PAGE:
It is generally said-
“All’s well that ends well”
and it holds just right the entire team of Padmaavat. To our surprise the movie which was in doubt of hitting even a single cinema hall or multiplex, following huge outrage has somehow managed to recover all the investments made by co-producer Viacom18 Motion Pictures.
The movie ‘Padmaavat’ whose named was changed from ‘Padmaavati’ was made at a cost of Rs 180 crore including P&A (prints and advertising) and distribution expenses. The movie has notched up Rs 307.05 crore in box-office collections as per the source Bollywood Hungama. However, since the film is still up and running, the figures may increase considerably.
The figure- Rs 307 crore- is not as huge as it seems if you talk about profit of the co-producer. Only about half of this returns will go to the producer’s, as per the estimates. From a filmmaker’s end, there’s often circumstantial costing cuts which reduces the profit margin.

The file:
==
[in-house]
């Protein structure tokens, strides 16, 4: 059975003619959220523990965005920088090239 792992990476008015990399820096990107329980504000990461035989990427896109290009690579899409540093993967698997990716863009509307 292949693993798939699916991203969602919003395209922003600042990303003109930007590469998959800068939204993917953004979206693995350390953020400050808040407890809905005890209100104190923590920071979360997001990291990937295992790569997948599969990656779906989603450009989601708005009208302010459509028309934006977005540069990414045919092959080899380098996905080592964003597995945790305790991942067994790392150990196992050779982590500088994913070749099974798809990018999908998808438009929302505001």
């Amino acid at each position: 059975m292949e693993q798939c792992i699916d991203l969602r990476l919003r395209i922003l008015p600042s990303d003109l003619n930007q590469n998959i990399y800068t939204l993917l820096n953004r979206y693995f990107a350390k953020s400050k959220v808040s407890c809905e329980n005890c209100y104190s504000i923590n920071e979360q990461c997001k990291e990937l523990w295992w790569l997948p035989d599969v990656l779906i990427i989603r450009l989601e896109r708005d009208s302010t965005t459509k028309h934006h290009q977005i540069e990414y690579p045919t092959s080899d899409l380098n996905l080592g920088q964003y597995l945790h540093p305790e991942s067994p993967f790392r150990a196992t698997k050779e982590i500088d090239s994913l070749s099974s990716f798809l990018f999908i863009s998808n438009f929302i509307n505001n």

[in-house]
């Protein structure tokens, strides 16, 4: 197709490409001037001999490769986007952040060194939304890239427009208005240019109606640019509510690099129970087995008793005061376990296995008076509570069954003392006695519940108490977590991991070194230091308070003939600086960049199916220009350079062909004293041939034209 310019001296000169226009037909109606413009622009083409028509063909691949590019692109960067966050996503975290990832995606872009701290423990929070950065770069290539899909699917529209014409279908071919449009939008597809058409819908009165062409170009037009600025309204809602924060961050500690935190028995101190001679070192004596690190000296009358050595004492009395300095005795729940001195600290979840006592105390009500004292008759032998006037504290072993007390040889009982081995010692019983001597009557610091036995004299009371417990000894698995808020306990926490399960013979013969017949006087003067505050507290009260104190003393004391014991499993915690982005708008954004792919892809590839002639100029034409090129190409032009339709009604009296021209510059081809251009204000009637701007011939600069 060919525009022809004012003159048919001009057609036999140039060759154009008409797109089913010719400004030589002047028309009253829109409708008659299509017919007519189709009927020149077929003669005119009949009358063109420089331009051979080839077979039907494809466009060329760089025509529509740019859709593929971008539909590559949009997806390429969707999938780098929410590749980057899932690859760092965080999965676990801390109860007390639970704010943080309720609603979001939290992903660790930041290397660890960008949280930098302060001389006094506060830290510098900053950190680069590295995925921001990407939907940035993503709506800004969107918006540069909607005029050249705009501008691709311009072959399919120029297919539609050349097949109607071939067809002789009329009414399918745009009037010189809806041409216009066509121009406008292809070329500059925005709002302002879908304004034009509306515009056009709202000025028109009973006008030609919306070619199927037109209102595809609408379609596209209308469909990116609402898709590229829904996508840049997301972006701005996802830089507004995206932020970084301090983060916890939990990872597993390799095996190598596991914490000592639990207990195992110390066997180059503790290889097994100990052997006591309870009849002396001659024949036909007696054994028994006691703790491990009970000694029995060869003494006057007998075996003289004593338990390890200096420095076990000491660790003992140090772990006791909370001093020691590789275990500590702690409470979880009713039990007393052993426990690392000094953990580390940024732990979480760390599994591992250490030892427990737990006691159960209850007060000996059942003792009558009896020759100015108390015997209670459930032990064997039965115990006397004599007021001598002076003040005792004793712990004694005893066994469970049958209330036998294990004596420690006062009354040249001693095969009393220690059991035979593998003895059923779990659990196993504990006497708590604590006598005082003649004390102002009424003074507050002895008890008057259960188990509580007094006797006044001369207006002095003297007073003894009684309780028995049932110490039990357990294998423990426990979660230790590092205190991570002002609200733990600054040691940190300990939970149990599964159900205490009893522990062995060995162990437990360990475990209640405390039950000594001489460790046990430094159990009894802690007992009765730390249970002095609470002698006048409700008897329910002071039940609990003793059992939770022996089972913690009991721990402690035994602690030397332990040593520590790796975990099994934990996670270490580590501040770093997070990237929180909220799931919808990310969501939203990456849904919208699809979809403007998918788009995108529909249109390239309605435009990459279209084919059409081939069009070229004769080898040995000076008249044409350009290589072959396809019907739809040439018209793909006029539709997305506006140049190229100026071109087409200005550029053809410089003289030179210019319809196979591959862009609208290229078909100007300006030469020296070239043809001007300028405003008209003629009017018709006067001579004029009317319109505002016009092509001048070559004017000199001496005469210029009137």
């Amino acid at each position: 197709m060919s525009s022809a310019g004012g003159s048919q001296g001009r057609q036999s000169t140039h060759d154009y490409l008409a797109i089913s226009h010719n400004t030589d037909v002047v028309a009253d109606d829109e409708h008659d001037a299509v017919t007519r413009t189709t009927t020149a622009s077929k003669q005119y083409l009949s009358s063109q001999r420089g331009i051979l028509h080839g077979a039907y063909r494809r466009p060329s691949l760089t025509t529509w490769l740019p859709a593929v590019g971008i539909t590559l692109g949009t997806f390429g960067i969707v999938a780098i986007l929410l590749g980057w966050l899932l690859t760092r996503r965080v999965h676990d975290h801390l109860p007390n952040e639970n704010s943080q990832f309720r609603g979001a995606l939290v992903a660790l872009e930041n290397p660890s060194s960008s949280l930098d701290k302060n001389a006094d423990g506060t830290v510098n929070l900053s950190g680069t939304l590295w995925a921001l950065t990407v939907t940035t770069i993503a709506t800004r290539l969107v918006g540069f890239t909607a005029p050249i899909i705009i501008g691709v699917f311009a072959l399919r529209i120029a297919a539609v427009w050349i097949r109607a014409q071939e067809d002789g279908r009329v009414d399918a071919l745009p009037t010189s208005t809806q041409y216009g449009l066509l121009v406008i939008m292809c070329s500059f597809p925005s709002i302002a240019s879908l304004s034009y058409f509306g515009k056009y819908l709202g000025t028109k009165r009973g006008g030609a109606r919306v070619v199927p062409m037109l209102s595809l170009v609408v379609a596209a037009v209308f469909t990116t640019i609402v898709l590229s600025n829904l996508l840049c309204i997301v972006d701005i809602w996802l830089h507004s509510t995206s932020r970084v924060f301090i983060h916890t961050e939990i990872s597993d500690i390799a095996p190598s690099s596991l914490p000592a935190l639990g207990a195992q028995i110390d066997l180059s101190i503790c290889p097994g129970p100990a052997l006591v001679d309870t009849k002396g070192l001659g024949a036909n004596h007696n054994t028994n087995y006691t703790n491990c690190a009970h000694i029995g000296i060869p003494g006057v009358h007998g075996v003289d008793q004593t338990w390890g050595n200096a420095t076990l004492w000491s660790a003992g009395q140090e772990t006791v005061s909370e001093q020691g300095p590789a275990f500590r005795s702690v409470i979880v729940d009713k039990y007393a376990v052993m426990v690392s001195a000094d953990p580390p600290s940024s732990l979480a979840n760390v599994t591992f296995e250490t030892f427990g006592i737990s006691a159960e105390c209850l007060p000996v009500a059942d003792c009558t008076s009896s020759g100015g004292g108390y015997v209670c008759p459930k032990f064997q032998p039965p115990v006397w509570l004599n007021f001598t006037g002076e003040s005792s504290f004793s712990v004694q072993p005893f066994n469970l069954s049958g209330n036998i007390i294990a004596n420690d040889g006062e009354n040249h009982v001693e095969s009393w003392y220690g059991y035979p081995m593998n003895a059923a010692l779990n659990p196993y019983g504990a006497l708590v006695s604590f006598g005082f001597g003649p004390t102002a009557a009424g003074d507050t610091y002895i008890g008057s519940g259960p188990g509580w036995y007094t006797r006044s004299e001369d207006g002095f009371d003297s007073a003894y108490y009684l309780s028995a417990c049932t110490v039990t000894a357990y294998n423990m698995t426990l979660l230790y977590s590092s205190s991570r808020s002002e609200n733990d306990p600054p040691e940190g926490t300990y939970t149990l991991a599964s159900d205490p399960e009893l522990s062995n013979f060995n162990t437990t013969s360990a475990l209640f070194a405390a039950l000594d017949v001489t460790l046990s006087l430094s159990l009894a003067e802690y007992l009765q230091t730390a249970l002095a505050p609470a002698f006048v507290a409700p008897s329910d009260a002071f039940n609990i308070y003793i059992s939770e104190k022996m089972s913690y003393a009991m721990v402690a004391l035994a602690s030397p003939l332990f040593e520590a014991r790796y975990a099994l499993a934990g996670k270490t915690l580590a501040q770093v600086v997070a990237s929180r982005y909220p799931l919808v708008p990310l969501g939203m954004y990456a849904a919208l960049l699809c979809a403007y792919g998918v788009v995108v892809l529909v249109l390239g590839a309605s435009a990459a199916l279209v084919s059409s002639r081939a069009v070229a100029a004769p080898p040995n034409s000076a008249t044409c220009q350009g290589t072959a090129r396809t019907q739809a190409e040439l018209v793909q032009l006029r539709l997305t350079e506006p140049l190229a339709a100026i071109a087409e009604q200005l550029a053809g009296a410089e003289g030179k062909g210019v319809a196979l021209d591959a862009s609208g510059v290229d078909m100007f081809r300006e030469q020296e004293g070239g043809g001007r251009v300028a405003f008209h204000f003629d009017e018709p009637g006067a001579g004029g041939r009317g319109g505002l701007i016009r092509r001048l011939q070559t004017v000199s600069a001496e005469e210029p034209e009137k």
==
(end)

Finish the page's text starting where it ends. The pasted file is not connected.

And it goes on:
The entertainment tax and service charges are applicable on every movie ticket in India, which is deducted from the gross movie collections. After the implementation of GST, there is a uniformity in taxes which is levied at- 18% for tickets priced under Rs 100 and 28% for above that.
“An average of 22-24% of the ticket price goes away as GST pan India,” said film distributor and exhibitor Akshaye Rathi. “Then there is the service charge which nationwide, on an average, is Rs4-6 per ticket. That is a portion retained specifically by the exhibitor to spend on maintenance and extension of the cinema. So that is cut out,” he added.
In the first week of movie run, the share is split between the two equally, after which it is 3:2 for the second week. In the third week it changes to 7:3 in the third week. A part of distributor’s earnings goes to producers depending upon the negotiations.
Finally, for any film, the producers share is roughly between 45-50% of the box-office’s collection.
The movie ‘Padmaavat’ has made has also made substantial amount of funding from ancillary streams- Rs 50 crore from satellite tv rights, around Rs 15 crore from music and over rs 10 crore from digital rights sale.
The ancillary streams are generally the main modes of deriving profits from any big film.